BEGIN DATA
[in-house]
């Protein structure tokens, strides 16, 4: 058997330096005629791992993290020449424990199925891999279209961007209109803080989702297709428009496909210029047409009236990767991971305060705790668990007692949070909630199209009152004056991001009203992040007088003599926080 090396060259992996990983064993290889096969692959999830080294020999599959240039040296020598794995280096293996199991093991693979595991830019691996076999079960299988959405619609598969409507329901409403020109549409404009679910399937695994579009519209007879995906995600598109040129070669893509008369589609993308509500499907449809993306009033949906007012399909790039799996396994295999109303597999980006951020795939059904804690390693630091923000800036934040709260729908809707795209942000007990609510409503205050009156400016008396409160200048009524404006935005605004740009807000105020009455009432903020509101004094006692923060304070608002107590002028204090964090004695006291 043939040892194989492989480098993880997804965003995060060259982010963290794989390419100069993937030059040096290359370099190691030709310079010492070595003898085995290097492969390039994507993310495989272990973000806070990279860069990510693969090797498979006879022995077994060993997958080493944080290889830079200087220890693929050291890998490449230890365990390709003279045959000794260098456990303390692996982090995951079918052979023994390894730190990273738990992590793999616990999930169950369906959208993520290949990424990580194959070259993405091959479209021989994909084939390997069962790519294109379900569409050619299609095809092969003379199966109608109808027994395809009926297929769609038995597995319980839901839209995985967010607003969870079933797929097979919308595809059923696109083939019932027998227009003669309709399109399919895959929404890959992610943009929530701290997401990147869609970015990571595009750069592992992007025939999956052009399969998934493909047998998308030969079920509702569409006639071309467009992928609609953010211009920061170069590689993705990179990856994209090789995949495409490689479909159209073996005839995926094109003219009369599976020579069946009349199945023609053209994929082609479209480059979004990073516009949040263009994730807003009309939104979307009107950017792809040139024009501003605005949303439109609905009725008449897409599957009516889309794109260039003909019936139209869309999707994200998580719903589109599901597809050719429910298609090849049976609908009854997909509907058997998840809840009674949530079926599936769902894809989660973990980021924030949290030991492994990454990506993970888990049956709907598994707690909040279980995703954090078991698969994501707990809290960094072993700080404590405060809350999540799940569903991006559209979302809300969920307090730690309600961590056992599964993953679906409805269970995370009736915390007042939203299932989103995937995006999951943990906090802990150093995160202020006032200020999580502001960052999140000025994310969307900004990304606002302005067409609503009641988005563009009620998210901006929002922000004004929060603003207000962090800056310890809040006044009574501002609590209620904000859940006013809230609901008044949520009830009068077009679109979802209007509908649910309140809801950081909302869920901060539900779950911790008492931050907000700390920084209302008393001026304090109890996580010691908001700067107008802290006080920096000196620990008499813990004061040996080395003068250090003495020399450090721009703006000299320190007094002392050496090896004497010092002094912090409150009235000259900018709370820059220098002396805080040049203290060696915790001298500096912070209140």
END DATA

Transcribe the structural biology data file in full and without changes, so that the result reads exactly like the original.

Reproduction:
[in-house]
């Protein structure tokens, strides 16, 4: 058997330096005629791992993290020449424990199925891999279209961007209109803080989702297709428009496909210029047409009236990767991971305060705790668990007692949070909630199209009152004056991001009203992040007088003599926080 090396060259992996990983064993290889096969692959999830080294020999599959240039040296020598794995280096293996199991093991693979595991830019691996076999079960299988959405619609598969409507329901409403020109549409404009679910399937695994579009519209007879995906995600598109040129070669893509008369589609993308509500499907449809993306009033949906007012399909790039799996396994295999109303597999980006951020795939059904804690390693630091923000800036934040709260729908809707795209942000007990609510409503205050009156400016008396409160200048009524404006935005605004740009807000105020009455009432903020509101004094006692923060304070608002107590002028204090964090004695006291 043939040892194989492989480098993880997804965003995060060259982010963290794989390419100069993937030059040096290359370099190691030709310079010492070595003898085995290097492969390039994507993310495989272990973000806070990279860069990510693969090797498979006879022995077994060993997958080493944080290889830079200087220890693929050291890998490449230890365990390709003279045959000794260098456990303390692996982090995951079918052979023994390894730190990273738990992590793999616990999930169950369906959208993520290949990424990580194959070259993405091959479209021989994909084939390997069962790519294109379900569409050619299609095809092969003379199966109608109808027994395809009926297929769609038995597995319980839901839209995985967010607003969870079933797929097979919308595809059923696109083939019932027998227009003669309709399109399919895959929404890959992610943009929530701290997401990147869609970015990571595009750069592992992007025939999956052009399969998934493909047998998308030969079920509702569409006639071309467009992928609609953010211009920061170069590689993705990179990856994209090789995949495409490689479909159209073996005839995926094109003219009369599976020579069946009349199945023609053209994929082609479209480059979004990073516009949040263009994730807003009309939104979307009107950017792809040139024009501003605005949303439109609905009725008449897409599957009516889309794109260039003909019936139209869309999707994200998580719903589109599901597809050719429910298609090849049976609908009854997909509907058997998840809840009674949530079926599936769902894809989660973990980021924030949290030991492994990454990506993970888990049956709907598994707690909040279980995703954090078991698969994501707990809290960094072993700080404590405060809350999540799940569903991006559209979302809300969920307090730690309600961590056992599964993953679906409805269970995370009736915390007042939203299932989103995937995006999951943990906090802990150093995160202020006032200020999580502001960052999140000025994310969307900004990304606002302005067409609503009641988005563009009620998210901006929002922000004004929060603003207000962090800056310890809040006044009574501002609590209620904000859940006013809230609901008044949520009830009068077009679109979802209007509908649910309140809801950081909302869920901060539900779950911790008492931050907000700390920084209302008393001026304090109890996580010691908001700067107008802290006080920096000196620990008499813990004061040996080395003068250090003495020399450090721009703006000299320190007094002392050496090896004497010092002094912090409150009235000259900018709370820059220098002396805080040049203290060696915790001298500096912070209140």